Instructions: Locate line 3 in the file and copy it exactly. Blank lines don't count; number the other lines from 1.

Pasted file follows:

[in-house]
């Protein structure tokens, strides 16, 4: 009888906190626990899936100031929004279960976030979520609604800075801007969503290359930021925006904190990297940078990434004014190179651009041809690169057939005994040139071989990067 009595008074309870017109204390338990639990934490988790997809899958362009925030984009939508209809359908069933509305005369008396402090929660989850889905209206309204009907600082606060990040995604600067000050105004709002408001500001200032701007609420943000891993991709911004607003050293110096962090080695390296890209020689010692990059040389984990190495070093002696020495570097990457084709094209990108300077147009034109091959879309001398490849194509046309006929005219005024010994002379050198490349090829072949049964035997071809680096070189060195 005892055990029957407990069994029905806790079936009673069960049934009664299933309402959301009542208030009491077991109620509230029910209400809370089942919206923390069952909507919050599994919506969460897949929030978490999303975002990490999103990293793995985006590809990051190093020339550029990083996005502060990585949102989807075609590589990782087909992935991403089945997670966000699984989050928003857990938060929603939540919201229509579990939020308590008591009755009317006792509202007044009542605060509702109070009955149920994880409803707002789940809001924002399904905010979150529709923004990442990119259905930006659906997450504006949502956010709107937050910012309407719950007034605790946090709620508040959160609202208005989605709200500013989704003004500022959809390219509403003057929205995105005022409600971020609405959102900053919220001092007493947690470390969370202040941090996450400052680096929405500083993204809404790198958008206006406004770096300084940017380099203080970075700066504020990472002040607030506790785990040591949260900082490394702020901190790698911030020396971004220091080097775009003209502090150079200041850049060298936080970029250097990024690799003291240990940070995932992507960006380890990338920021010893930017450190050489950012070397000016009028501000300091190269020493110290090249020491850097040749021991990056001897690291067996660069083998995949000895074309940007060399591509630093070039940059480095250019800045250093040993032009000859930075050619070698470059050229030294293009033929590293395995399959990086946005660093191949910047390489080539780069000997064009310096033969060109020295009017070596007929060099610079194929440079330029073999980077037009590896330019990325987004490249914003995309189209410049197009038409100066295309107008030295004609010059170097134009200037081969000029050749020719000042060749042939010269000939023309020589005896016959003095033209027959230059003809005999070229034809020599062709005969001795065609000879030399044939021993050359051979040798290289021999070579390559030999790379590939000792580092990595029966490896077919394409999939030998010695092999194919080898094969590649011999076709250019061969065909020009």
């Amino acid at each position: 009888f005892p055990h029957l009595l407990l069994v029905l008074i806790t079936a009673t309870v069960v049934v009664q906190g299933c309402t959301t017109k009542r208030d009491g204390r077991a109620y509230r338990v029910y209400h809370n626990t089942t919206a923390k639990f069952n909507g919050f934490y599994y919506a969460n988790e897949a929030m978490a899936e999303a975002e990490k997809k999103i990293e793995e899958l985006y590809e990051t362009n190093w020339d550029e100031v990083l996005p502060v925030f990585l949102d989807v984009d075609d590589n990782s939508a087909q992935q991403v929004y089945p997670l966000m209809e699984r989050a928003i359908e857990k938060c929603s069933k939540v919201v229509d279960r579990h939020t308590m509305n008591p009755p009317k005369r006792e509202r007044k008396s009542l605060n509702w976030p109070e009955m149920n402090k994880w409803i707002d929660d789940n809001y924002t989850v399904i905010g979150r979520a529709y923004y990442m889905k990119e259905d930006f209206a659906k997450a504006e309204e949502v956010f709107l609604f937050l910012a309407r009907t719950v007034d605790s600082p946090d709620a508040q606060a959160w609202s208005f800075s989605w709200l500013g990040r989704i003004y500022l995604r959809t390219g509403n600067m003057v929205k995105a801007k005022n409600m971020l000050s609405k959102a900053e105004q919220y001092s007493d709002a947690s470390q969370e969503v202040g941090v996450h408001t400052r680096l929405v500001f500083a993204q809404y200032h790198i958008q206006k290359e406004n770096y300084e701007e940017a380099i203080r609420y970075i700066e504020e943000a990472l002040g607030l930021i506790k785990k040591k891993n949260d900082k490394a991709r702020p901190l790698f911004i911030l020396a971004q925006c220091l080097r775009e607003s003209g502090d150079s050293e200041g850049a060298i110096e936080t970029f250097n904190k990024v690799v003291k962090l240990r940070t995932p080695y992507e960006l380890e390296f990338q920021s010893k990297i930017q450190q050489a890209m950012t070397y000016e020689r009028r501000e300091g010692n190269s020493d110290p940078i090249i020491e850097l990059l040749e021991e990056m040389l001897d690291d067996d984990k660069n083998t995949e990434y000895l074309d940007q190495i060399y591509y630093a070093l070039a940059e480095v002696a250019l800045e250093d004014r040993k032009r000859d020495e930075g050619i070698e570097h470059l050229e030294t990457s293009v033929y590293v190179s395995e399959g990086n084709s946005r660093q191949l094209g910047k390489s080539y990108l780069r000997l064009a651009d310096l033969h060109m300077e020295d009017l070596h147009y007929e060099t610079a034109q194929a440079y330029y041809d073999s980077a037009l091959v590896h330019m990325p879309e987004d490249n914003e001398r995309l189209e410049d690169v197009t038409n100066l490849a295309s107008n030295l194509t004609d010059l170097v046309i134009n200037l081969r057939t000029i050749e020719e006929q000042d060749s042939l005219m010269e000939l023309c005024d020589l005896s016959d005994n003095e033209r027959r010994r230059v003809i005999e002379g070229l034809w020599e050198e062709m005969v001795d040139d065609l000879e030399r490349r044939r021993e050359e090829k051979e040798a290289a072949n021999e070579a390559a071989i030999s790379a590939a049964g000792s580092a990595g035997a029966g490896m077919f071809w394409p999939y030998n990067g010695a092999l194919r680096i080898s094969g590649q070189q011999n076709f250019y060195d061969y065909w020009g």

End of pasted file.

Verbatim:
């Amino acid at each position: 009888f005892p055990h029957l009595l407990l069994v029905l008074i806790t079936a009673t309870v069960v049934v009664q906190g299933c309402t959301t017109k009542r208030d009491g204390r077991a109620y509230r338990v029910y209400h809370n626990t089942t919206a923390k639990f069952n909507g919050f934490y599994y919506a969460n988790e897949a929030m978490a899936e999303a975002e990490k997809k999103i990293e793995e899958l985006y590809e990051t362009n190093w020339d550029e100031v990083l996005p502060v925030f990585l949102d989807v984009d075609d590589n990782s939508a087909q992935q991403v929004y089945p997670l966000m209809e699984r989050a928003i359908e857990k938060c929603s069933k939540v919201v229509d279960r579990h939020t308590m509305n008591p009755p009317k005369r006792e509202r007044k008396s009542l605060n509702w976030p109070e009955m149920n402090k994880w409803i707002d929660d789940n809001y924002t989850v399904i905010g979150r979520a529709y923004y990442m889905k990119e259905d930006f209206a659906k997450a504006e309204e949502v956010f709107l609604f937050l910012a309407r009907t719950v007034d605790s600082p946090d709620a508040q606060a959160w609202s208005f800075s989605w709200l500013g990040r989704i003004y500022l995604r959809t390219g509403n600067m003057v929205k995105a801007k005022n409600m971020l000050s609405k959102a900053e105004q919220y001092s007493d709002a947690s470390q969370e969503v202040g941090v996450h408001t400052r680096l929405v500001f500083a993204q809404y200032h790198i958008q206006k290359e406004n770096y300084e701007e940017a380099i203080r609420y970075i700066e504020e943000a990472l002040g607030l930021i506790k785990k040591k891993n949260d900082k490394a991709r702020p901190l790698f911004i911030l020396a971004q925006c220091l080097r775009e607003s003209g502090d150079s050293e200041g850049a060298i110096e936080t970029f250097n904190k990024v690799v003291k962090l240990r940070t995932p080695y992507e960006l380890e390296f990338q920021s010893k990297i930017q450190q050489a890209m950012t070397y000016e020689r009028r501000e300091g010692n190269s020493d110290p940078i090249i020491e850097l990059l040749e021991e990056m040389l001897d690291d067996d984990k660069n083998t995949e990434y000895l074309d940007q190495i060399y591509y630093a070093l070039a940059e480095v002696a250019l800045e250093d004014r040993k032009r000859d020495e930075g050619i070698e570097h470059l050229e030294t990457s293009v033929y590293v190179s395995e399959g990086n084709s946005r660093q191949l094209g910047k390489s080539y990108l780069r000997l064009a651009d310096l033969h060109m300077e020295d009017l070596h147009y007929e060099t610079a034109q194929a440079y330029y041809d073999s980077a037009l091959v590896h330019m990325p879309e987004d490249n914003e001398r995309l189209e410049d690169v197009t038409n100066l490849a295309s107008n030295l194509t004609d010059l170097v046309i134009n200037l081969r057939t000029i050749e020719e006929q000042d060749s042939l005219m010269e000939l023309c005024d020589l005896s016959d005994n003095e033209r027959r010994r230059v003809i005999e002379g070229l034809w020599e050198e062709m005969v001795d040139d065609l000879e030399r490349r044939r021993e050359e090829k051979e040798a290289a072949n021999e070579a390559a071989i030999s790379a590939a049964g000792s580092a990595g035997a029966g490896m077919f071809w394409p999939y030998n990067g010695a092999l194919r680096i080898s094969g590649q070189q011999n076709f250019y060195d061969y065909w020009g």